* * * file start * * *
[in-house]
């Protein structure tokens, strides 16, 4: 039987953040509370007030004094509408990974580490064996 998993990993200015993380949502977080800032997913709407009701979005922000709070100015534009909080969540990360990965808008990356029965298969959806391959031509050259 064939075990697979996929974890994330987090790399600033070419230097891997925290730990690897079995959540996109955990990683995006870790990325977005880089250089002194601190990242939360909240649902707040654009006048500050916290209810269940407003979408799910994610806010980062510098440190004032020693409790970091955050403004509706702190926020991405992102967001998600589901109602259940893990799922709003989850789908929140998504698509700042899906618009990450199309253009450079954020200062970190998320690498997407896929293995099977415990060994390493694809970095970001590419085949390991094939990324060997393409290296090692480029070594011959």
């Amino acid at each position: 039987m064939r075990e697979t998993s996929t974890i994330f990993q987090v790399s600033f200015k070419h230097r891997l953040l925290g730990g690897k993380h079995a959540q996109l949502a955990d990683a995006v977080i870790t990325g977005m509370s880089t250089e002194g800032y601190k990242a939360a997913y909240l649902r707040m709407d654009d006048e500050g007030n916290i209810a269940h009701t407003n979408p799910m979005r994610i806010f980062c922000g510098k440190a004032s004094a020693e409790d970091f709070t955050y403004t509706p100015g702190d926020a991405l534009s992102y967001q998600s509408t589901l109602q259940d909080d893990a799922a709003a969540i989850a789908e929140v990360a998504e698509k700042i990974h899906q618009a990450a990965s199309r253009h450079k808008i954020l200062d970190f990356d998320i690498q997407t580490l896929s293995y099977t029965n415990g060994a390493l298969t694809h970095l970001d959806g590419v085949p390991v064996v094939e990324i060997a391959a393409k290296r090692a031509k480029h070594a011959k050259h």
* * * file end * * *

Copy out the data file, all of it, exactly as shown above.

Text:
[in-house]
């Protein structure tokens, strides 16, 4: 039987953040509370007030004094509408990974580490064996 998993990993200015993380949502977080800032997913709407009701979005922000709070100015534009909080969540990360990965808008990356029965298969959806391959031509050259 064939075990697979996929974890994330987090790399600033070419230097891997925290730990690897079995959540996109955990990683995006870790990325977005880089250089002194601190990242939360909240649902707040654009006048500050916290209810269940407003979408799910994610806010980062510098440190004032020693409790970091955050403004509706702190926020991405992102967001998600589901109602259940893990799922709003989850789908929140998504698509700042899906618009990450199309253009450079954020200062970190998320690498997407896929293995099977415990060994390493694809970095970001590419085949390991094939990324060997393409290296090692480029070594011959």
């Amino acid at each position: 039987m064939r075990e697979t998993s996929t974890i994330f990993q987090v790399s600033f200015k070419h230097r891997l953040l925290g730990g690897k993380h079995a959540q996109l949502a955990d990683a995006v977080i870790t990325g977005m509370s880089t250089e002194g800032y601190k990242a939360a997913y909240l649902r707040m709407d654009d006048e500050g007030n916290i209810a269940h009701t407003n979408p799910m979005r994610i806010f980062c922000g510098k440190a004032s004094a020693e409790d970091f709070t955050y403004t509706p100015g702190d926020a991405l534009s992102y967001q998600s509408t589901l109602q259940d909080d893990a799922a709003a969540i989850a789908e929140v990360a998504e698509k700042i990974h899906q618009a990450a990965s199309r253009h450079k808008i954020l200062d970190f990356d998320i690498q997407t580490l896929s293995y099977t029965n415990g060994a390493l298969t694809h970095l970001d959806g590419v085949p390991v064996v094939e990324i060997a391959a393409k290296r090692a031509k480029h070594a011959k050259h």